A pre-med, which is usually a combination of several drugs, will be given by injection. This begins to make the dog feel a bit sleepy and ensures that pain relief will be as effective as possible.
There are several ways in which this can be given, but the most common is by an injection into the vein of the front leg. The effects of the most commonly used drugs are very fast, but don’t last for very long, so a tube is placed into the windpipe to allow anaesthetic gas and oxygen to be given. The anaesthetic gas allows the right level of anaesthesia to be maintained safely for as long as necessary.
Various pieces of equipment will then be connected up to monitor the anaesthetic. This is a skilled job which would usually be carried out by a qualified veterinary nurse. Apart from the operating table, the instruments and the anaesthetic machine, a lot of specialised equipment will be on “stand by” in case it is needed.
The area where the surgical incision is to be made will be prepared by clipping and thorough cleaning to make it as close to sterile as possible. The usual site of the incision for castration is not through the scrotum but just in front of it.
While the dog is being prepared for surgery as mentioned above, the surgeon will be “scrubbing up” and putting on sterile clothing (gown, gloves, hat & mask). The surgical instruments will have been sterilised in advance and are opened and laid out at the start of the operation.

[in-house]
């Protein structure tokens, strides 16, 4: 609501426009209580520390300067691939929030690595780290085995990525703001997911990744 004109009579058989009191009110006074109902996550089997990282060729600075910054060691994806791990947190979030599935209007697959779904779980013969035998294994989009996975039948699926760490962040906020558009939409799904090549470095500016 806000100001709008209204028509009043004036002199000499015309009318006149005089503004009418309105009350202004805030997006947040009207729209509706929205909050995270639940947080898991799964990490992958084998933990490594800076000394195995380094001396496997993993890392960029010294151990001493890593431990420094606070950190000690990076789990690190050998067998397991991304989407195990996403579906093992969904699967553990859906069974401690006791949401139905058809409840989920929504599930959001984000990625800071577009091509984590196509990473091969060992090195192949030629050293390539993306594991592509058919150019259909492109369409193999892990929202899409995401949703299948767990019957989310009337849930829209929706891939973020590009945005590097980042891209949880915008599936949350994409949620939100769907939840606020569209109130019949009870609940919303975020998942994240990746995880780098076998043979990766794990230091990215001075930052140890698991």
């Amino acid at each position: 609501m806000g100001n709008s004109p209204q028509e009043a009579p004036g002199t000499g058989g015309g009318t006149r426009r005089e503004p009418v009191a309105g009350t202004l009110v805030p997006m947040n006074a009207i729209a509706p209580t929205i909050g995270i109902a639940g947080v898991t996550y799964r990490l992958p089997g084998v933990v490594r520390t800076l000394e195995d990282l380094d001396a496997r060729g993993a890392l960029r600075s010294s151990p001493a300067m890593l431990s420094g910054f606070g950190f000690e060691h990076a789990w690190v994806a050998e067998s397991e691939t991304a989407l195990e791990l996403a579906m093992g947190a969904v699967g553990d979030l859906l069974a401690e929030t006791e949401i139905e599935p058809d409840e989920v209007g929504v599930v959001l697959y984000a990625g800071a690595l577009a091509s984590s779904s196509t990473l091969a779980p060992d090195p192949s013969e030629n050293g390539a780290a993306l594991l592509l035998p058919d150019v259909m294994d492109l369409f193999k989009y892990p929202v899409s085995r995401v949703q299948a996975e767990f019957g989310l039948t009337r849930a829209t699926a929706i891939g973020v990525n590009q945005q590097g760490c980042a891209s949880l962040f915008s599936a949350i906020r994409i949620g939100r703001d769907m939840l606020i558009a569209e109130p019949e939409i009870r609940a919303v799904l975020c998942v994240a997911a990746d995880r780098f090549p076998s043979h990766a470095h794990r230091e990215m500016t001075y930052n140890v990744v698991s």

The operation involves removal of both testicles. They are removed by cutting carefully through the skin just in front of the scrotum, and through the various layers which cover the testicle. The very large blood vessels and the spermatic cord have to be tied carefully before cutting, allowing removal of the testicle. The layers are then closed up with sutures, which may be visible on the surface or may be buried. Further drugs can now be given as needed.
If one or both testicles are not in the usual place, the operation to remove them is more fiddly. Occasionally a testicle can be partly descended so that it lies in the groin area, and can be removed in a similar way to a normal testicle but through a separate skin incision. If the testicle is still lying right inside the abdomen, it can only be removed by opening up the abdomen, which is a much bigger operation for your dog and needs a longer recovery time. These testicles are often abnormally small, so can be hard to locate as well.